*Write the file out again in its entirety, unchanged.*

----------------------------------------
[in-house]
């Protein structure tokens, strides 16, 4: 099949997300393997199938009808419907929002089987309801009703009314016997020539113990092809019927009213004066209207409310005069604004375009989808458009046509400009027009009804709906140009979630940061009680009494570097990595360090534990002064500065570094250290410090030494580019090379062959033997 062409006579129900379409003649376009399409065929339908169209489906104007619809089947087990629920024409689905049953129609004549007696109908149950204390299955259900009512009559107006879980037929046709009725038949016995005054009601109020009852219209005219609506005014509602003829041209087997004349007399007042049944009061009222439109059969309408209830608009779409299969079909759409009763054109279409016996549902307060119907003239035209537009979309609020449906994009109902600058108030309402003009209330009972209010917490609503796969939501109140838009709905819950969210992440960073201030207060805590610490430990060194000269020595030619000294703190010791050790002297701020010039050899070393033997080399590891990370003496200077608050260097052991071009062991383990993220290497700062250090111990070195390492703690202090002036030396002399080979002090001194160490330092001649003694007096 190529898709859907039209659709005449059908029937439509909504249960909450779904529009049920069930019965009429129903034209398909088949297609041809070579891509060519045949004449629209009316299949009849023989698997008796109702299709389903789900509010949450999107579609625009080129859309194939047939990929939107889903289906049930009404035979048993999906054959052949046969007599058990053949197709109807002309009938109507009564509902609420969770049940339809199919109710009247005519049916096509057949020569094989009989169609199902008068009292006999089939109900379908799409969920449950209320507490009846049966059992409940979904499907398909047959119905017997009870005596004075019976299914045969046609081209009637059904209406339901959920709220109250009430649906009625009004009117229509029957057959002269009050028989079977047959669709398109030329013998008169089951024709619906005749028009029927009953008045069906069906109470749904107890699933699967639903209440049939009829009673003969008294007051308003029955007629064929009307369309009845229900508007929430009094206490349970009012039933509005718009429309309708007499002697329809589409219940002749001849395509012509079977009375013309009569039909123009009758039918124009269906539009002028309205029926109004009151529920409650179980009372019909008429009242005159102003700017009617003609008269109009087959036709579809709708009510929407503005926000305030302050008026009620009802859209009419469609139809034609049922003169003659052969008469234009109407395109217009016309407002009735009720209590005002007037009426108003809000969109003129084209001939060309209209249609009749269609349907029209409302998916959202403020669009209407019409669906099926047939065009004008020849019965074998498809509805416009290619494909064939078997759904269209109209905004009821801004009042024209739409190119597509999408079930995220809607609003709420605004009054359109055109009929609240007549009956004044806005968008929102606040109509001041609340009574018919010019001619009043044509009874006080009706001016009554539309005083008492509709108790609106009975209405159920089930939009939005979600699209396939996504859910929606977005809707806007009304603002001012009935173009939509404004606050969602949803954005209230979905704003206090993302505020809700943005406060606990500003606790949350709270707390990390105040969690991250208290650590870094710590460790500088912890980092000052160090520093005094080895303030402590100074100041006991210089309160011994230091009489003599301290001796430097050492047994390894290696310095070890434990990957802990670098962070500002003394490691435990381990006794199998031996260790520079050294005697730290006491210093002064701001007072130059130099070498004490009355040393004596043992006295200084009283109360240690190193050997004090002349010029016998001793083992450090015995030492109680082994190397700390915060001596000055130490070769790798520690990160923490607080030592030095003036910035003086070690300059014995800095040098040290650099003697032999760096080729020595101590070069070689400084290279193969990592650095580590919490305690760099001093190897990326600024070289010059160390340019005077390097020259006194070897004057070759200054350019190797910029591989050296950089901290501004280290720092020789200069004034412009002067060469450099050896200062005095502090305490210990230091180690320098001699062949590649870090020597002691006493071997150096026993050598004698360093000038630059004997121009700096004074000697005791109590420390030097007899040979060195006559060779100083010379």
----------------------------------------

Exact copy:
[in-house]
């Protein structure tokens, strides 16, 4: 099949997300393997199938009808419907929002089987309801009703009314016997020539113990092809019927009213004066209207409310005069604004375009989808458009046509400009027009009804709906140009979630940061009680009494570097990595360090534990002064500065570094250290410090030494580019090379062959033997 062409006579129900379409003649376009399409065929339908169209489906104007619809089947087990629920024409689905049953129609004549007696109908149950204390299955259900009512009559107006879980037929046709009725038949016995005054009601109020009852219209005219609506005014509602003829041209087997004349007399007042049944009061009222439109059969309408209830608009779409299969079909759409009763054109279409016996549902307060119907003239035209537009979309609020449906994009109902600058108030309402003009209330009972209010917490609503796969939501109140838009709905819950969210992440960073201030207060805590610490430990060194000269020595030619000294703190010791050790002297701020010039050899070393033997080399590891990370003496200077608050260097052991071009062991383990993220290497700062250090111990070195390492703690202090002036030396002399080979002090001194160490330092001649003694007096 190529898709859907039209659709005449059908029937439509909504249960909450779904529009049920069930019965009429129903034209398909088949297609041809070579891509060519045949004449629209009316299949009849023989698997008796109702299709389903789900509010949450999107579609625009080129859309194939047939990929939107889903289906049930009404035979048993999906054959052949046969007599058990053949197709109807002309009938109507009564509902609420969770049940339809199919109710009247005519049916096509057949020569094989009989169609199902008068009292006999089939109900379908799409969920449950209320507490009846049966059992409940979904499907398909047959119905017997009870005596004075019976299914045969046609081209009637059904209406339901959920709220109250009430649906009625009004009117229509029957057959002269009050028989079977047959669709398109030329013998008169089951024709619906005749028009029927009953008045069906069906109470749904107890699933699967639903209440049939009829009673003969008294007051308003029955007629064929009307369309009845229900508007929430009094206490349970009012039933509005718009429309309708007499002697329809589409219940002749001849395509012509079977009375013309009569039909123009009758039918124009269906539009002028309205029926109004009151529920409650179980009372019909008429009242005159102003700017009617003609008269109009087959036709579809709708009510929407503005926000305030302050008026009620009802859209009419469609139809034609049922003169003659052969008469234009109407395109217009016309407002009735009720209590005002007037009426108003809000969109003129084209001939060309209209249609009749269609349907029209409302998916959202403020669009209407019409669906099926047939065009004008020849019965074998498809509805416009290619494909064939078997759904269209109209905004009821801004009042024209739409190119597509999408079930995220809607609003709420605004009054359109055109009929609240007549009956004044806005968008929102606040109509001041609340009574018919010019001619009043044509009874006080009706001016009554539309005083008492509709108790609106009975209405159920089930939009939005979600699209396939996504859910929606977005809707806007009304603002001012009935173009939509404004606050969602949803954005209230979905704003206090993302505020809700943005406060606990500003606790949350709270707390990390105040969690991250208290650590870094710590460790500088912890980092000052160090520093005094080895303030402590100074100041006991210089309160011994230091009489003599301290001796430097050492047994390894290696310095070890434990990957802990670098962070500002003394490691435990381990006794199998031996260790520079050294005697730290006491210093002064701001007072130059130099070498004490009355040393004596043992006295200084009283109360240690190193050997004090002349010029016998001793083992450090015995030492109680082994190397700390915060001596000055130490070769790798520690990160923490607080030592030095003036910035003086070690300059014995800095040098040290650099003697032999760096080729020595101590070069070689400084290279193969990592650095580590919490305690760099001093190897990326600024070289010059160390340019005077390097020259006194070897004057070759200054350019190797910029591989050296950089901290501004280290720092020789200069004034412009002067060469450099050896200062005095502090305490210990230091180690320098001699062949590649870090020597002691006493071997150096026993050598004698360093000038630059004997121009700096004074000697005791109590420390030097007899040979060195006559060779100083010379």